Approximate Boundary Conditions in Electromagnetics
Nonmetallic materials and composites are now commonplace in modern vehicle construction, and the need to compute scattering and other electromagnetic phenomena in the presence of material structures has led to the development of new simulation techniques. This book describes a variety of methods for the approximate simulation of material surfaces, and provides the first comprehensive treatment of boundary conditions in electromagnetics. The genesis and properties of impedance, resistive sheet, conductive sheet, generalised (or higher order) and absorbing (or nonreflecting) boundary conditions are discussed. Applications to diffraction by numerous canonical geometries and impedance (coated) structures are presented, and accuracy and uniqueness issues are also addressed, high frequency techniques such as the physical and geometrical theories of diffraction are introduced, and more than130 figures illustrate the results, many of which have not appeared previously in the literature. Written by two of the authorities m the field, this graduatelevel text should be of interest to all scientists and engineers concerned with the analytical and numerical solution of electromagnetic problems.
Inspec keywords: electromagnetic waves
Other keywords: cylindrical bodies; electromagnetics; secondorder conditions; higherorder conditions; planar structures; GIBC conditions; steepest descent method; firstorder conditions; generalized Rytov analysis; approximate boundary conditions; absorbing boundary conditions; impedance wedges
Subjects: Electromagnetic waves: theory
 Book DOI: 10.1049/PBEW041E
 Chapter DOI: 10.1049/PBEW041E
 ISBN: 9780852968499
 eISBN: 9781849191692
 Page count: 363
 Format: PDF

Front Matter
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1 Introduction
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The book familiarizes engineers and scientists with approximate boundary conditions and their applications in electromagnetics. Both the development of approximate boundary conditions and their application to electromagnetic problems of practical interest are discussed.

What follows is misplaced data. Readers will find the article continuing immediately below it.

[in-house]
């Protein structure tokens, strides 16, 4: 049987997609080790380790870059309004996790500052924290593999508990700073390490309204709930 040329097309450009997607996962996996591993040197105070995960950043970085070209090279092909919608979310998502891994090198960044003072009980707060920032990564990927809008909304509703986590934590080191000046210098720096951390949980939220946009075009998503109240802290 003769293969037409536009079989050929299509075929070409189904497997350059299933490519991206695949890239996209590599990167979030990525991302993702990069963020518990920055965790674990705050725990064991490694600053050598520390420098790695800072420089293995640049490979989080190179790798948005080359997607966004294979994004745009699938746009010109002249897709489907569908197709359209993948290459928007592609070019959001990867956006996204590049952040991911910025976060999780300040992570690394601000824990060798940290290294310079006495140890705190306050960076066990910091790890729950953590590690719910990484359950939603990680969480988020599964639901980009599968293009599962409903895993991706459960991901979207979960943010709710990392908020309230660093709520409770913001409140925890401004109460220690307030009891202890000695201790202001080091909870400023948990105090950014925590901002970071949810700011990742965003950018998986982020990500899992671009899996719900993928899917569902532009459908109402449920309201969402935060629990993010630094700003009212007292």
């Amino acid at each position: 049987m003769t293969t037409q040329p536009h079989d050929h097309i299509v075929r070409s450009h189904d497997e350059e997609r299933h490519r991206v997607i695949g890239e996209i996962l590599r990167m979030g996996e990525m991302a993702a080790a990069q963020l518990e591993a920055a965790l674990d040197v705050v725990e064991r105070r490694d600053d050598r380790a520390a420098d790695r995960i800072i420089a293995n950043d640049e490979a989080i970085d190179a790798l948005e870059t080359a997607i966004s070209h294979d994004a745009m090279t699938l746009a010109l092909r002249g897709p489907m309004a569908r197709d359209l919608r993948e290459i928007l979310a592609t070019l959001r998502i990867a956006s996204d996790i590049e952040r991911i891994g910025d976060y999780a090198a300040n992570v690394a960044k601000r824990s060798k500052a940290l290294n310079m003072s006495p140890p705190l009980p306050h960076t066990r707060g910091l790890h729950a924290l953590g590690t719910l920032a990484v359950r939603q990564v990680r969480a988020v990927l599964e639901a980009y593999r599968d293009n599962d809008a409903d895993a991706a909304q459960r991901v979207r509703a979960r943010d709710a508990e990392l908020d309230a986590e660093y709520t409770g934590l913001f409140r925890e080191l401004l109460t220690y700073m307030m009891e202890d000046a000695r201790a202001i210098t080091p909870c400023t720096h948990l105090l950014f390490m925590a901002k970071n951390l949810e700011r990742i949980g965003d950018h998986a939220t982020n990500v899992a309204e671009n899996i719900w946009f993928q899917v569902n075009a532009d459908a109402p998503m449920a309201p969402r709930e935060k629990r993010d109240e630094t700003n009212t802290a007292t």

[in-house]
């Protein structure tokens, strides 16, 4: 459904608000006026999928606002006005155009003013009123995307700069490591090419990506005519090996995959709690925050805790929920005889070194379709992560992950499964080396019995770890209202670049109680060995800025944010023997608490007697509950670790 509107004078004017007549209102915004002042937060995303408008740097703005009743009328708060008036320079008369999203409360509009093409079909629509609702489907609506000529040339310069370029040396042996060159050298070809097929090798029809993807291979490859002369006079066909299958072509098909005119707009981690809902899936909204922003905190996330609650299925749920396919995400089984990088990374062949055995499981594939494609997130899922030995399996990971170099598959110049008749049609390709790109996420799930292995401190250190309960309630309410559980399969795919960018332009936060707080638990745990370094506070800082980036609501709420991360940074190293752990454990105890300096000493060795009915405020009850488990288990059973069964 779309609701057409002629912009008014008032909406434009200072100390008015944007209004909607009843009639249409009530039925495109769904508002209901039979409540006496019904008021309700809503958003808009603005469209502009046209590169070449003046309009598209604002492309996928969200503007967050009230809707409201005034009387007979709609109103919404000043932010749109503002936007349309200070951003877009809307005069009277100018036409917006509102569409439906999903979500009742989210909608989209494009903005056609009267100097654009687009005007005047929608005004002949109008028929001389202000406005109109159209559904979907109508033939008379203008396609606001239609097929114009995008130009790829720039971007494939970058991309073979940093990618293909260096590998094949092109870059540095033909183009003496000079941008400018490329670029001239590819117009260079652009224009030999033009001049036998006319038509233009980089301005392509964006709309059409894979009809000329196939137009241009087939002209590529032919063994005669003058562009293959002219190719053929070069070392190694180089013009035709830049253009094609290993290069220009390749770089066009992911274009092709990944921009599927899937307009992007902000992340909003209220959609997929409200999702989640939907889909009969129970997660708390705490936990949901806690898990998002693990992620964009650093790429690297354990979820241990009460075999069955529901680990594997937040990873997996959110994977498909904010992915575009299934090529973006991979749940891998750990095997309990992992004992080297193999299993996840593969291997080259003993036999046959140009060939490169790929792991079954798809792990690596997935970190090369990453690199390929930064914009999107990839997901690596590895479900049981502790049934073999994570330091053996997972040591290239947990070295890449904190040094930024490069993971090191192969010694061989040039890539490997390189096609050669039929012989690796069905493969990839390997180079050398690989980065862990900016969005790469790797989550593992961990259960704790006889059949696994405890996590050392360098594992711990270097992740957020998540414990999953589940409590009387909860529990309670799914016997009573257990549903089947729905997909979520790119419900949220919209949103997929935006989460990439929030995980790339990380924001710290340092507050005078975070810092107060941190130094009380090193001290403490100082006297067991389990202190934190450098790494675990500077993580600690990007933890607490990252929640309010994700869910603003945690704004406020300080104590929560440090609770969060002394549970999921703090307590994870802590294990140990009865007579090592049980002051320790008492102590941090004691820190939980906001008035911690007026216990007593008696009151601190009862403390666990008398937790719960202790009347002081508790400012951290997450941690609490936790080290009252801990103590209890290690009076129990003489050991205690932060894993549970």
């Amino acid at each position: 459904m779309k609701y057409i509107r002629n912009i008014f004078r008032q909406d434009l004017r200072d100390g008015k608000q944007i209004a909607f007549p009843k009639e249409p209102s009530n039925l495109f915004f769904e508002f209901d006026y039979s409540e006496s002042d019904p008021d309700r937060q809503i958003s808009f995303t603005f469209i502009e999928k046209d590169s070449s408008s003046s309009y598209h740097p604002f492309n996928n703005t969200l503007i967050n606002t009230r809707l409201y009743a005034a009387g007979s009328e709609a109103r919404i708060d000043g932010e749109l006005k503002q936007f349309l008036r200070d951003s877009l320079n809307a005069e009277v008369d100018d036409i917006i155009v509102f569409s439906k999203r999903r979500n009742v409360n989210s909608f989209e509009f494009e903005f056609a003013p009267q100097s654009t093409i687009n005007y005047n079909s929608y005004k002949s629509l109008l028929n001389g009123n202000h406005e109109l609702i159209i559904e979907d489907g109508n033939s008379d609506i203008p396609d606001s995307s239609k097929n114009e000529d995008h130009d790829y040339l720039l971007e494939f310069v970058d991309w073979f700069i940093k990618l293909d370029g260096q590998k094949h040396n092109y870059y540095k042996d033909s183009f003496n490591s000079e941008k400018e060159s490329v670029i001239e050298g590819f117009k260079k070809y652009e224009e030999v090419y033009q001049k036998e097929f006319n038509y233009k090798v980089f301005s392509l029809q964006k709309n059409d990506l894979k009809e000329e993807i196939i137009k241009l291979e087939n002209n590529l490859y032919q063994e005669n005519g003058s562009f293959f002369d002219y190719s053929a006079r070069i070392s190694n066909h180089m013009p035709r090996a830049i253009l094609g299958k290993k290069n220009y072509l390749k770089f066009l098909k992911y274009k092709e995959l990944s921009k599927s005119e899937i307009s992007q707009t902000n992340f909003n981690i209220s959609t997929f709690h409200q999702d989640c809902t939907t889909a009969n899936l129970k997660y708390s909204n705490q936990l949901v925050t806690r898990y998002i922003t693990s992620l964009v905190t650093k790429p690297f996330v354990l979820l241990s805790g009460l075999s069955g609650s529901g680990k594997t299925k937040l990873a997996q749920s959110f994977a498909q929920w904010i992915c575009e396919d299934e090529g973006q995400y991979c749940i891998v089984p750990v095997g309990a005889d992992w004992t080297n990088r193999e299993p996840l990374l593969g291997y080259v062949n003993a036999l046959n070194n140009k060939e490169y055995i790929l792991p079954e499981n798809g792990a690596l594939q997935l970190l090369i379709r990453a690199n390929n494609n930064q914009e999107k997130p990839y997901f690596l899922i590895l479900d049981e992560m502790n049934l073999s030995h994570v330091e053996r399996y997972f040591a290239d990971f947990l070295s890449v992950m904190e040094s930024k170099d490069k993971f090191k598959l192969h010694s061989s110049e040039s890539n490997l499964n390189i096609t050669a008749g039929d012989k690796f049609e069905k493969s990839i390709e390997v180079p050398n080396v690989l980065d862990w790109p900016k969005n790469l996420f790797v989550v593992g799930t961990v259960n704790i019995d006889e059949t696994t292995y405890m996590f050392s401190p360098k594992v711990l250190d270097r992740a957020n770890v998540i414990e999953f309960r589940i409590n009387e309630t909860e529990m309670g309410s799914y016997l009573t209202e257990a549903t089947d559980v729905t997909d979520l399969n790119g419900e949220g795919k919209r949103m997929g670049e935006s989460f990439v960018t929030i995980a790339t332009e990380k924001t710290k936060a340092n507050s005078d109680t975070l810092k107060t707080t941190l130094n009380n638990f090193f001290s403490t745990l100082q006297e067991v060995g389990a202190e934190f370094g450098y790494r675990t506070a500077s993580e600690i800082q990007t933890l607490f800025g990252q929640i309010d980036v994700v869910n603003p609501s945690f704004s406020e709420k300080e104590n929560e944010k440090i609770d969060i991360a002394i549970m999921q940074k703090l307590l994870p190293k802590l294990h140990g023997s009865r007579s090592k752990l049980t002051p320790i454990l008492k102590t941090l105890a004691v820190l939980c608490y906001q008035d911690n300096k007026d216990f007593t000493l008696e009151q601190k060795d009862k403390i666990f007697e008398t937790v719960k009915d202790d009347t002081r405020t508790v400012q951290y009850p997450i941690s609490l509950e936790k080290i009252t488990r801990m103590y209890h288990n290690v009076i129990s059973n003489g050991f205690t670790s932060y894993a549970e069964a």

2 First order conditions
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The authors consider only time harmonic electromagnetic fields with a time dependence specified by the factor e^{jωt} which is omitted. In a stationary, linear, isotropic, homogeneous medium which is free of sources, the field is described by Maxwell's equations.

3 Application to planar structures
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The first order conditions have proved useful for simulating the properties of imperfectly conducting and coated geometries in propagation, scattering and antenna studies. Analytical and numerical solutions have been developed for a variety of configurations, and in the next two chapters we concentrate on the application of the impedance boundary and transition conditions to problems amenable to analytical solution. The coated halfplane and junction, the material halfplane and junction, and the coated wedge are particular examples of these. In this chapter we consider the analysis of halfplanes and junctions that are modelled using the equivalent impedance or sheet geometries.